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A new report from HEFCE examines how degree outcomes from 2013-14 vary between different groups of graduates, after accounting for other student and course characteristics [Note 1]. This report adds to a growing body of work by HEFCE analysing the outcomes of graduates from English higher education institutions.

The report also looks at the proportion of first and upper second class degrees between 2010-11 and 2013-14. This has seen an annual increase of around one and a half percentage points, around half of which can be explained by changes in student characteristics.The remainder is therefore due to other factors, which may include institutional effects and other factors such as changes in learning, teaching and retention practices or students’ own study behaviour following the introduction of higher fees.

Madeleine Atkins, Chief Executive, HEFCE, said:

‘Once again, robust analysis shows persistent unexplained differences in degree outcomes for particular groups of students. Students who are disabled, or from a disadvantaged background, or from an ethnic minority group, continue to achieve lower degree outcomes than their non-disabled, white, advantaged peers. HEFCE’s recently published report [Note 2] sets out how we intend to work with the higher education sector to address these disparities, building on the evidence we have gathered on their causes [Note 3].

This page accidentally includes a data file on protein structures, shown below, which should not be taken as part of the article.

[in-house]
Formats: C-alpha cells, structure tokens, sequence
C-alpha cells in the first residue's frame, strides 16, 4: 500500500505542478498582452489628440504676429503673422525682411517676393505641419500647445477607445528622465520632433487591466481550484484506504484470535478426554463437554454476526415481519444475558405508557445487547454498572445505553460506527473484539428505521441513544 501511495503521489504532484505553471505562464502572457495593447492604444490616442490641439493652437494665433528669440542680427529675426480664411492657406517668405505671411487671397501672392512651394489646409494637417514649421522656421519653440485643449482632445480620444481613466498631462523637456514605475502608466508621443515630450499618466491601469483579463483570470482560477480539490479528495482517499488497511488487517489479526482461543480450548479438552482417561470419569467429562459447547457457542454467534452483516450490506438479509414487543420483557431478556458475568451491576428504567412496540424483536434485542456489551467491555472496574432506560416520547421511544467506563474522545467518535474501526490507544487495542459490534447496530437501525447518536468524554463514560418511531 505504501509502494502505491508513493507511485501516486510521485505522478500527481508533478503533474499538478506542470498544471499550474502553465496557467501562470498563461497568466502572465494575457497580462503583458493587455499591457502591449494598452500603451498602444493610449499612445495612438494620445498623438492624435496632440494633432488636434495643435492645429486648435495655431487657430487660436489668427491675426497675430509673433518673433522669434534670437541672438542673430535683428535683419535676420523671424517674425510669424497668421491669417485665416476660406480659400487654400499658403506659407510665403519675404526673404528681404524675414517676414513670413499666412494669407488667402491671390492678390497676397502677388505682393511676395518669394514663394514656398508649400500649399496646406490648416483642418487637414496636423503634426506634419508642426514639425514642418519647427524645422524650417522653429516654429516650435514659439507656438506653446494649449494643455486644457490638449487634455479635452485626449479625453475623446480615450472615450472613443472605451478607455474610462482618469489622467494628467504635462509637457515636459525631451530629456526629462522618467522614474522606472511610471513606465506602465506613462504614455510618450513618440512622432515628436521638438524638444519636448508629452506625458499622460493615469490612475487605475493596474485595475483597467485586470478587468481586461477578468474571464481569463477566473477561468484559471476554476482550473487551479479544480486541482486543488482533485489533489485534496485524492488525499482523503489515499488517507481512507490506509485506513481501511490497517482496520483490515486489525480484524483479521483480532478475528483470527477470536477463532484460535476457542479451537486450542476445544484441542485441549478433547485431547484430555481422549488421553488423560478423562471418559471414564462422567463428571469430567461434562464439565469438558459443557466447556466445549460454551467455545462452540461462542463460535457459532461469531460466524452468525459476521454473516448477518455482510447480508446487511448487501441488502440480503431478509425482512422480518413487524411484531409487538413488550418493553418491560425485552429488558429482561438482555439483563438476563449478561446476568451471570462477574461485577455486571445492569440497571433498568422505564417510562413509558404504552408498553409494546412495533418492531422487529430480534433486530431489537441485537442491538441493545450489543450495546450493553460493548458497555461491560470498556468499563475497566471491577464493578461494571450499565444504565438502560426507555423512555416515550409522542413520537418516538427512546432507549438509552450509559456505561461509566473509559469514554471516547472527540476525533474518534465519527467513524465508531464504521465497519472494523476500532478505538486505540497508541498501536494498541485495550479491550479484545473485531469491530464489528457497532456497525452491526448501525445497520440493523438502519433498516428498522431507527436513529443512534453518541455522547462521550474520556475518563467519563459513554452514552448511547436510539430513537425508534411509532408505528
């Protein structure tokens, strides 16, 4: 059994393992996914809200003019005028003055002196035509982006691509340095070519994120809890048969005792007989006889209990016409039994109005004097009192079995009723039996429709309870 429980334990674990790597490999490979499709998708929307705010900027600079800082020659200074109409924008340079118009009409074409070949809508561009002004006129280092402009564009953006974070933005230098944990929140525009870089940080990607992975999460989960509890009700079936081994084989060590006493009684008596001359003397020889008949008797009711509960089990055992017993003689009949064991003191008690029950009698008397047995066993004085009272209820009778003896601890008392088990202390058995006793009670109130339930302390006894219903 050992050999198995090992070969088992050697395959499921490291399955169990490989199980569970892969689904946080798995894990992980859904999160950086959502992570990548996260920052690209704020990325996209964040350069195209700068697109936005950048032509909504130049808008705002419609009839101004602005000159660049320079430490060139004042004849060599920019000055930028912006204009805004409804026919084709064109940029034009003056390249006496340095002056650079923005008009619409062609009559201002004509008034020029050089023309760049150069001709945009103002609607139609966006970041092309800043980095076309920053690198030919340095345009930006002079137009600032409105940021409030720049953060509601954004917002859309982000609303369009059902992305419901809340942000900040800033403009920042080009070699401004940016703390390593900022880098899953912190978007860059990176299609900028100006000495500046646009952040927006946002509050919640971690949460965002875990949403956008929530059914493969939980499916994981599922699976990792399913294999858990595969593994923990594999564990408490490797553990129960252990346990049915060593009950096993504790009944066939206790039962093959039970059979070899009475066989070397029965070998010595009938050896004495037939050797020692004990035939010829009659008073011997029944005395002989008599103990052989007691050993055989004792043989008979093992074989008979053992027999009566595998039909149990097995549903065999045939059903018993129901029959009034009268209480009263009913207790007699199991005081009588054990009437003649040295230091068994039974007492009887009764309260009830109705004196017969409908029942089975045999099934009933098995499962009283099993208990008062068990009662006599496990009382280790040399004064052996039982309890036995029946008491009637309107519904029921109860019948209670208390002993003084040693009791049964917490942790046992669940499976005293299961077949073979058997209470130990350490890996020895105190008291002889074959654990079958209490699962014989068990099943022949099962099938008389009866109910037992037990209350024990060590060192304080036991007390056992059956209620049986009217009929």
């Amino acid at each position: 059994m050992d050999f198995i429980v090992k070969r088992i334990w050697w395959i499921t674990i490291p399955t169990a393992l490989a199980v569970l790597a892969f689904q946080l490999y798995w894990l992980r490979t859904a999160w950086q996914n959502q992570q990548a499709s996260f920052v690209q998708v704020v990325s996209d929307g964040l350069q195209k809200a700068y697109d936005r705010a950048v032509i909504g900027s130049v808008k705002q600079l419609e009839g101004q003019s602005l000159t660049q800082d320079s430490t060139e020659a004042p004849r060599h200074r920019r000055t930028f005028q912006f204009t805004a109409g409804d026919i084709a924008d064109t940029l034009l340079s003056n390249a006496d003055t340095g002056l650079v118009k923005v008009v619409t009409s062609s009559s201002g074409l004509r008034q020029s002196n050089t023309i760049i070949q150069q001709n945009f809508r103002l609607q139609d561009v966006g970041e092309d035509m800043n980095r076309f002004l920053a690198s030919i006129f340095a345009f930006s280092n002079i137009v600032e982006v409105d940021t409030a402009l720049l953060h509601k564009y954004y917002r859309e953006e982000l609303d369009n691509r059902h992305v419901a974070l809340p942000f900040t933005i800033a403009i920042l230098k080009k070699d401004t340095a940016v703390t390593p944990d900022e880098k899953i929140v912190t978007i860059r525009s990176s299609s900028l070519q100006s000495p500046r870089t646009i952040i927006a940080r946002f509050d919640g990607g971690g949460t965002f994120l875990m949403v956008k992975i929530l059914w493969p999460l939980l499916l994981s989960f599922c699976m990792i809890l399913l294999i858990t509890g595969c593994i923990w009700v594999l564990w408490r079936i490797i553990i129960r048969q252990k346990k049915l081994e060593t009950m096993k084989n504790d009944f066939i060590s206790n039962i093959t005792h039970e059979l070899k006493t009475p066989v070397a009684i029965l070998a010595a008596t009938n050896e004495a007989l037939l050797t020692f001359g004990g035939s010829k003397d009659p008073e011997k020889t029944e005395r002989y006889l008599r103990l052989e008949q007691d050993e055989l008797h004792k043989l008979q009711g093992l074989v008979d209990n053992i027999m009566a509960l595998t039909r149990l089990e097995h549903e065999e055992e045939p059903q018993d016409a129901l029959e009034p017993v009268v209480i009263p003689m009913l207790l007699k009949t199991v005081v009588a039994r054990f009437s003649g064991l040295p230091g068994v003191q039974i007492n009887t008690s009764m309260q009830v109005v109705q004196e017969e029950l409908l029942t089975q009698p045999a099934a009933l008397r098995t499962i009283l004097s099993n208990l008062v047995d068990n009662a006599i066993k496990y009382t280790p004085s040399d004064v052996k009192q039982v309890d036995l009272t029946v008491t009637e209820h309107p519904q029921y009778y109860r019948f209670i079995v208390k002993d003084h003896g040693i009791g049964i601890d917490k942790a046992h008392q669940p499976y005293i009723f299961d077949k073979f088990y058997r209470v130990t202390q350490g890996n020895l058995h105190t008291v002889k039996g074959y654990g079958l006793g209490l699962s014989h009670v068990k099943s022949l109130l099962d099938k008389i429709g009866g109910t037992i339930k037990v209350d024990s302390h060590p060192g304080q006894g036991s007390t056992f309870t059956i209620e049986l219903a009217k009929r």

‘If we are to maximise success for all students and fully meet the Government’s ambitions as set out in its productivity plan – which recognises that “productivity growth has gone hand in hand with rising human capital” – we must ensure that all students regardless of background or characteristics fulfil their potential and achieve the degree outcomes they deserve.’ 

Notes

  1. ‘Differences in degree outcomes: The effect of subject and student characteristics’ (HEFCE 2015/21).
  2. ‘Delivering opportunities for students and maximising their success: evidence for policy and practice’ (HEFCE 2015/14).
  3. ‘Causes of differences in student outcomes’, Kings’ College London, University of Manchester and the ARC network.